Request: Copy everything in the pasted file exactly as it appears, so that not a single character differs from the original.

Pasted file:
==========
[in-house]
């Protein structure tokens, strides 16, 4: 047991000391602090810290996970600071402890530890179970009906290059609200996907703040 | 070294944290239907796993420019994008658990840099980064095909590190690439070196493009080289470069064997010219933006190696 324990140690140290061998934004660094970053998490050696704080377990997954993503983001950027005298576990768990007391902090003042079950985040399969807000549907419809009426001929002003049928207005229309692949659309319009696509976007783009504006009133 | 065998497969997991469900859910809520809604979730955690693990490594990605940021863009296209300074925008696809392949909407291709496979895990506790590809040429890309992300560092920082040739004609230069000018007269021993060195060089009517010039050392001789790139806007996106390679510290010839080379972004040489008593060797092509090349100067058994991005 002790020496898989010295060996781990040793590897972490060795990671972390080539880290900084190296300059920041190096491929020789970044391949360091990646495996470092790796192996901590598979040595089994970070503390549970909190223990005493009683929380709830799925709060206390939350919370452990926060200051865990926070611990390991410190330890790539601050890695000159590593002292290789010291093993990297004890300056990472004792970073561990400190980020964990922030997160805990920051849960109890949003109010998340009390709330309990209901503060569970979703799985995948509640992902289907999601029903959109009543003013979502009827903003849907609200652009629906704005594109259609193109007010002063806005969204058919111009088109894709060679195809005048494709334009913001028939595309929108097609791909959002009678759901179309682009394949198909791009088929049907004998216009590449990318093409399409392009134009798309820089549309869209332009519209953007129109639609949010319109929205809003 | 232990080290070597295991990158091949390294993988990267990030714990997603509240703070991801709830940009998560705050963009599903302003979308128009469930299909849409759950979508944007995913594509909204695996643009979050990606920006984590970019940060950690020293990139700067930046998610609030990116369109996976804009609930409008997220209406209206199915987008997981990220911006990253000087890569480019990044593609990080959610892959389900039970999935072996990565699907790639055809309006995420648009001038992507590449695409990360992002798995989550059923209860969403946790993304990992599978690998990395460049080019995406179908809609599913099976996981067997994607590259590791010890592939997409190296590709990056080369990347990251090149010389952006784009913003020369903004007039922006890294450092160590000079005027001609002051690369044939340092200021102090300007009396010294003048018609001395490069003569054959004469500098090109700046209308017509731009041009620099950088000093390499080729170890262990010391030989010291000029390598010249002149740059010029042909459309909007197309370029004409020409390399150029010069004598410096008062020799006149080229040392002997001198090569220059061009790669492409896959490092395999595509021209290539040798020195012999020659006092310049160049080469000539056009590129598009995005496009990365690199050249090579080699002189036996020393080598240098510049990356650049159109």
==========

[in-house]
């Protein structure tokens, strides 16, 4: 047991000391602090810290996970600071402890530890179970009906290059609200996907703040 | 070294944290239907796993420019994008658990840099980064095909590190690439070196493009080289470069064997010219933006190696 324990140690140290061998934004660094970053998490050696704080377990997954993503983001950027005298576990768990007391902090003042079950985040399969807000549907419809009426001929002003049928207005229309692949659309319009696509976007783009504006009133 | 065998497969997991469900859910809520809604979730955690693990490594990605940021863009296209300074925008696809392949909407291709496979895990506790590809040429890309992300560092920082040739004609230069000018007269021993060195060089009517010039050392001789790139806007996106390679510290010839080379972004040489008593060797092509090349100067058994991005 002790020496898989010295060996781990040793590897972490060795990671972390080539880290900084190296300059920041190096491929020789970044391949360091990646495996470092790796192996901590598979040595089994970070503390549970909190223990005493009683929380709830799925709060206390939350919370452990926060200051865990926070611990390991410190330890790539601050890695000159590593002292290789010291093993990297004890300056990472004792970073561990400190980020964990922030997160805990920051849960109890949003109010998340009390709330309990209901503060569970979703799985995948509640992902289907999601029903959109009543003013979502009827903003849907609200652009629906704005594109259609193109007010002063806005969204058919111009088109894709060679195809005048494709334009913001028939595309929108097609791909959002009678759901179309682009394949198909791009088929049907004998216009590449990318093409399409392009134009798309820089549309869209332009519209953007129109639609949010319109929205809003 | 232990080290070597295991990158091949390294993988990267990030714990997603509240703070991801709830940009998560705050963009599903302003979308128009469930299909849409759950979508944007995913594509909204695996643009979050990606920006984590970019940060950690020293990139700067930046998610609030990116369109996976804009609930409008997220209406209206199915987008997981990220911006990253000087890569480019990044593609990080959610892959389900039970999935072996990565699907790639055809309006995420648009001038992507590449695409990360992002798995989550059923209860969403946790993304990992599978690998990395460049080019995406179908809609599913099976996981067997994607590259590791010890592939997409190296590709990056080369990347990251090149010389952006784009913003020369903004007039922006890294450092160590000079005027001609002051690369044939340092200021102090300007009396010294003048018609001395490069003569054959004469500098090109700046209308017509731009041009620099950088000093390499080729170890262990010391030989010291000029390598010249002149740059010029042909459309909007197309370029004409020409390399150029010069004598410096008062020799006149080229040392002997001198090569220059061009790669492409896959490092395999595509021209290539040798020195012999020659006092310049160049080469000539056009590129598009995005496009990365690199050249090579080699002189036996020393080598240098510049990356650049159109």